The negative effects this imposes on our nation’s economy has brought us where we are.
Government has become too big, too unhelpful. It has too much power over citizens. Encouraged by false and inaccurate news stories, activist campaigns and pseudo-documentaries, like Al Gore’s “Inconvenient Truth,” bureaucrats regulate, litigate, excoriate and tax into oblivion vast supplies of essential resources.
They force us to import substitutes, sending American wealth and jobs overseas.
Companies and individuals who want to create basic wealth are stigmatized as polluters, and forced to prove the impossible: that they can find and develop natural resources without impacting the land.
Wind and solar power and ethanol have huge impacts on habitats. Yet, they are exempted from comprehensive environmental studies and other rules. They require vast quantities of steel, concrete, water and other materials. But producing many of those materials in America is forbidden, so they too are imported, and the overseas environmental impacts are ignored.
America’s once vibrant free market is hobbled. Government control is expanding.
Overseas, people see this as a ploy to get unproven, uneconomic “alternative energy” systems operating at the expense of existing, effective systems. They see government tax, subsidy and regulatory authority used to prop up politically popular schemes, at the expense of our nation’s energy reliability, economic vitality, competitiveness and jobs.
Energy, food and product prices soar. Still more nonproductive regulatory jobs not only do not create new wealth; they hinder production and stifle revenue generation.
Far too many politicians and bureaucrats want to take from those who have prospered, and “spread the wealth around.” They print more money and IOUs, rather than encouraging production.
Troubled by America’s dominance on the world stage, they aim to knock us down a peg, and revel in our economic crisis – refusing to recognize that a failing US economy hurts our poor and downtrodden the most, and impacts poor families in poor countries even more.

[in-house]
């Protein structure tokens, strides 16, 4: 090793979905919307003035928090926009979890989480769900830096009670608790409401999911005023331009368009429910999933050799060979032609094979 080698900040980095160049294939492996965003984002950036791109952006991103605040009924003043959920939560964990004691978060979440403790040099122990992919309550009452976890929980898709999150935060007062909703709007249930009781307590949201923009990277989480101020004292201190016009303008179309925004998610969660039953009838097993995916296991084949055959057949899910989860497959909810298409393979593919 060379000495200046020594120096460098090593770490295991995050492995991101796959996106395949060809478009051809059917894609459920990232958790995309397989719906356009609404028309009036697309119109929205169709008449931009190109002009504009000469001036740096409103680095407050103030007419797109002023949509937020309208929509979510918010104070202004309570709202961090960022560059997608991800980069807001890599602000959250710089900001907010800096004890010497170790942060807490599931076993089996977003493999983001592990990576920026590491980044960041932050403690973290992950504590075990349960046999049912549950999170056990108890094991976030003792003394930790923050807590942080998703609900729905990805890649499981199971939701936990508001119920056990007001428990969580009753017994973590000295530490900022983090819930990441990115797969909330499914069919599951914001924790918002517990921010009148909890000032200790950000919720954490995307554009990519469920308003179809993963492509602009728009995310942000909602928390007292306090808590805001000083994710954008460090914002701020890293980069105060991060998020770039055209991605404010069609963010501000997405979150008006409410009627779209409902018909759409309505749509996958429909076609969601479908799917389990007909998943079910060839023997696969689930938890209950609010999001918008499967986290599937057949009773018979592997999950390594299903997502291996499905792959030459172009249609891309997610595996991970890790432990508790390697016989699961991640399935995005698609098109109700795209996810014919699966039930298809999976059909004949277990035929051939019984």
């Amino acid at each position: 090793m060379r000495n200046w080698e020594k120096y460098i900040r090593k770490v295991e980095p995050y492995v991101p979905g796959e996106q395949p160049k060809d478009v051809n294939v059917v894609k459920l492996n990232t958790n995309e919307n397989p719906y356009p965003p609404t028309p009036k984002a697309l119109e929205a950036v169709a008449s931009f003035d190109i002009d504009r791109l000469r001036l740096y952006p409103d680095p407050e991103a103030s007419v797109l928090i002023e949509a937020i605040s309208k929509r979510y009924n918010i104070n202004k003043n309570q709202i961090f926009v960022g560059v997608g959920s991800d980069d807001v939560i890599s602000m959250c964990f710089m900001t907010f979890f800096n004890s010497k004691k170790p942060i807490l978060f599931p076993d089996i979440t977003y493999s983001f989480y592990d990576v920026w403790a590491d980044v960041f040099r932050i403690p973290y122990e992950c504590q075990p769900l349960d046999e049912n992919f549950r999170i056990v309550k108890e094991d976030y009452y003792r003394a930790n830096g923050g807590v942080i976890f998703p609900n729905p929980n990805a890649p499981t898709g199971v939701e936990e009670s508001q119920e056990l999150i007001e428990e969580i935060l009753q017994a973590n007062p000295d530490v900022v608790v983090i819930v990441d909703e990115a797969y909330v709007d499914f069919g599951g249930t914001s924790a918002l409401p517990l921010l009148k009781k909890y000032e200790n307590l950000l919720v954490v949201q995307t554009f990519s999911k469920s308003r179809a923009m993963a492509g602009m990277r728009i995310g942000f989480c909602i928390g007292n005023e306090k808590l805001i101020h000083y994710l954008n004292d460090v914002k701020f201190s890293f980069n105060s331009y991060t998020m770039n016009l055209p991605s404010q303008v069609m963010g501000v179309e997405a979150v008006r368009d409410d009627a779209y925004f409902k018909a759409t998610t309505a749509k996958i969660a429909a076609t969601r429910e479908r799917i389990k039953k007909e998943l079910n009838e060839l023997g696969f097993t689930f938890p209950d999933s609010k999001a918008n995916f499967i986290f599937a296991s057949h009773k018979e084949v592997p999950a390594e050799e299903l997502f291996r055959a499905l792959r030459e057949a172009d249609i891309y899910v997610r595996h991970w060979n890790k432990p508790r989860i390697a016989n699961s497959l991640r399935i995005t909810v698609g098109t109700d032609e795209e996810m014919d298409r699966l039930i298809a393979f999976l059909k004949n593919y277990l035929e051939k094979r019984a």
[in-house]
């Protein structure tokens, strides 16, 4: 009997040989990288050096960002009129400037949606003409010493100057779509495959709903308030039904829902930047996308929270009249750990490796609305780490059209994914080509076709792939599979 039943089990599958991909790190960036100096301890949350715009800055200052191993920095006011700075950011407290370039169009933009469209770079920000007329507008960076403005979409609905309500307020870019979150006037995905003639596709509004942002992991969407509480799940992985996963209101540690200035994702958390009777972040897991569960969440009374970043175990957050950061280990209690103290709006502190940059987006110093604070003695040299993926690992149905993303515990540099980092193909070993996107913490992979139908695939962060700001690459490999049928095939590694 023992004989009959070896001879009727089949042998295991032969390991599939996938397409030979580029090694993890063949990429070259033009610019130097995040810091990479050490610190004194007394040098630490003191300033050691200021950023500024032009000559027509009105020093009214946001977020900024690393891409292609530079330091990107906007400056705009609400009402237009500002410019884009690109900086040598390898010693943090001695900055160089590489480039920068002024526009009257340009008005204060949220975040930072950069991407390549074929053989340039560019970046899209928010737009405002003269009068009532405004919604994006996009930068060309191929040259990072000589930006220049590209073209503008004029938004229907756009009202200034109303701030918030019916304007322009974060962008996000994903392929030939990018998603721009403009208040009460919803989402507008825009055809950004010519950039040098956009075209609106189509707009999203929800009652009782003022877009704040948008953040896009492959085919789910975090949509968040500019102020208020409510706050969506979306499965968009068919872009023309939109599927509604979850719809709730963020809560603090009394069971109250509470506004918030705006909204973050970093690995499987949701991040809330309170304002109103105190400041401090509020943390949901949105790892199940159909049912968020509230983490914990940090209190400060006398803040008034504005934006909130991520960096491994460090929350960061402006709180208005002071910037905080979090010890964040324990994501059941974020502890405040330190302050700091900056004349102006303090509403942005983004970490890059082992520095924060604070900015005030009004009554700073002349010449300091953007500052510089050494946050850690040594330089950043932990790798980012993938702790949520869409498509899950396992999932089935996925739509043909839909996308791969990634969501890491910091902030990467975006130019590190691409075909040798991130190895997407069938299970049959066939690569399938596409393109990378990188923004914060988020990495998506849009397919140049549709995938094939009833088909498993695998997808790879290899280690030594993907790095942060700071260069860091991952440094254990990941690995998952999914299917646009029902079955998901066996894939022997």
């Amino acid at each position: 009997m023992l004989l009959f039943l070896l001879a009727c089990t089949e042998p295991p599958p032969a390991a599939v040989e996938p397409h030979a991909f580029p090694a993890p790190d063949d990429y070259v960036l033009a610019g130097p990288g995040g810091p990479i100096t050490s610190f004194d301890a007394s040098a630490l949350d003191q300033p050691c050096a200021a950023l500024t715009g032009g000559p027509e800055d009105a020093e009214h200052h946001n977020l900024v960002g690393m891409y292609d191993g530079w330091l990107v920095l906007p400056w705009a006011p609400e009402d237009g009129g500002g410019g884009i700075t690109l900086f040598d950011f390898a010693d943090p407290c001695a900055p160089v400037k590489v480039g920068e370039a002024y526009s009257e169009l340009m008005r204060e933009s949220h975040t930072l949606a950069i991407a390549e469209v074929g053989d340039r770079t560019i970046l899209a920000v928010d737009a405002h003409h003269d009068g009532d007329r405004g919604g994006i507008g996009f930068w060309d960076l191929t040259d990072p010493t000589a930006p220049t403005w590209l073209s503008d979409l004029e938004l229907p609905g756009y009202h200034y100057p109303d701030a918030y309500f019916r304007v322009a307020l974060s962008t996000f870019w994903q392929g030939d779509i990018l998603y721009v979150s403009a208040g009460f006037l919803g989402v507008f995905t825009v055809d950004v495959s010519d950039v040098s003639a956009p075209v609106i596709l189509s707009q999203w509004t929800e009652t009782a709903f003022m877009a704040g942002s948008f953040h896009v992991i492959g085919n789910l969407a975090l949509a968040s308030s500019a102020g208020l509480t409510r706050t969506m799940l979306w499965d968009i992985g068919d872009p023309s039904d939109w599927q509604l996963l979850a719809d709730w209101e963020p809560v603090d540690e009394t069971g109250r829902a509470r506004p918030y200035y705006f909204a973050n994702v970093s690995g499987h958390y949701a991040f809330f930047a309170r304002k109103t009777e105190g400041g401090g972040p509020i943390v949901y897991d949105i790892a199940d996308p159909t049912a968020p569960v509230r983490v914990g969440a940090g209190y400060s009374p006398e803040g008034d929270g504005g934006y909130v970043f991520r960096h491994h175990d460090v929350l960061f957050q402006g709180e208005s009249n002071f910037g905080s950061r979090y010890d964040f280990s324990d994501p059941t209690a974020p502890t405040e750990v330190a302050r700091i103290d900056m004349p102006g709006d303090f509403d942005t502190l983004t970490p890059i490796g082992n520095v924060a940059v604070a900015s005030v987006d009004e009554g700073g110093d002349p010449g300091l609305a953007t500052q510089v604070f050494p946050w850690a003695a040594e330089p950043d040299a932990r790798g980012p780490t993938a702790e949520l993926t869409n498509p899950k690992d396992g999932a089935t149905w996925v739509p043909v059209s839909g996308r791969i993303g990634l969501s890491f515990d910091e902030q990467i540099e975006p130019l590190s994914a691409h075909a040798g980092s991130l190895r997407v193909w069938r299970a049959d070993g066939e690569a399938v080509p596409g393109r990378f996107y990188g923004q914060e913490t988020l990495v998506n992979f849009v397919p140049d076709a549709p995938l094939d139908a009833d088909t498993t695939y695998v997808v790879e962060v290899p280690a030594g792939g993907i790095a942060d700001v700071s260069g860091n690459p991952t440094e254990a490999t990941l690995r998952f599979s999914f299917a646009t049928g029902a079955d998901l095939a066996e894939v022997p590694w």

Can anything be done to turn it around? Fellow citizens, you have a choice this election.
How you vote will determine how much more of your hard-earned money is taken from you and given to the nonproductive. How much more our nation’s overall wealth declines. Whether politicians will “spread your wealth around,” or grow America’s economic pie – and ensure that more people have a shot at success, by reducing unnecessary roadblocks, taxes, costs and lawsuits that stifle progress, opportunity and prosperity.
I am watching and waiting – keeping my wealth in my pockets. I would love to invest here in the land I love. But it may be better for me, America and the global community if I take it back to where it came from. The next few days will help me decide.
John Clema is a geologic consultant with extensive worldwide experience, particularly in Southeast Asia and Australia. He discovered several major mineral deposits, is the first white man to enter the Star Mountains of Papua New Guinea, and was made an honorary member of an aboriginal tribe in that area.